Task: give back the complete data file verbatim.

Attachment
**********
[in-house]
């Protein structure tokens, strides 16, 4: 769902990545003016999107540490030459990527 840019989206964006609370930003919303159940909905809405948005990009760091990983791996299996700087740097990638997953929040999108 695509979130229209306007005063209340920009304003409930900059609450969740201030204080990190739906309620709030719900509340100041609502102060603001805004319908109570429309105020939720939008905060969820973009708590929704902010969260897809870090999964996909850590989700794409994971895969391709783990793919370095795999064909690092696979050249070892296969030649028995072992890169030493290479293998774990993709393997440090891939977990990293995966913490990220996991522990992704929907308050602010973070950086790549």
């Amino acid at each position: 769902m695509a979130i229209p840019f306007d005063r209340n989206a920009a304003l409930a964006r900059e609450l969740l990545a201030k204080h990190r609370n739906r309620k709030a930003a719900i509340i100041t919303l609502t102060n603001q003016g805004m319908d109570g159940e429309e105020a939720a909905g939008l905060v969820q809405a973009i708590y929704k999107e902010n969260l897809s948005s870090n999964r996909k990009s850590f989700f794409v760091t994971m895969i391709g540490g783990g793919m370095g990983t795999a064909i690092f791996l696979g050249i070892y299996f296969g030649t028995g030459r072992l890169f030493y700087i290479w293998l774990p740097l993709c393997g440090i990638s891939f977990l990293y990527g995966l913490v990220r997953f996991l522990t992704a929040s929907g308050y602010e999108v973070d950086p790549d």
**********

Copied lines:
[in-house]
């Protein structure tokens, strides 16, 4: 769902990545003016999107540490030459990527 840019989206964006609370930003919303159940909905809405948005990009760091990983791996299996700087740097990638997953929040999108 695509979130229209306007005063209340920009304003409930900059609450969740201030204080990190739906309620709030719900509340100041609502102060603001805004319908109570429309105020939720939008905060969820973009708590929704902010969260897809870090999964996909850590989700794409994971895969391709783990793919370095795999064909690092696979050249070892296969030649028995072992890169030493290479293998774990993709393997440090891939977990990293995966913490990220996991522990992704929907308050602010973070950086790549």
């Amino acid at each position: 769902m695509a979130i229209p840019f306007d005063r209340n989206a920009a304003l409930a964006r900059e609450l969740l990545a201030k204080h990190r609370n739906r309620k709030a930003a719900i509340i100041t919303l609502t102060n603001q003016g805004m319908d109570g159940e429309e105020a939720a909905g939008l905060v969820q809405a973009i708590y929704k999107e902010n969260l897809s948005s870090n999964r996909k990009s850590f989700f794409v760091t994971m895969i391709g540490g783990g793919m370095g990983t795999a064909i690092f791996l696979g050249i070892y299996f296969g030649t028995g030459r072992l890169f030493y700087i290479w293998l774990p740097l993709c393997g440090i990638s891939f977990l990293y990527g995966l913490v990220r997953f996991l522990t992704a929040s929907g308050y602010e999108v973070d950086p790549d």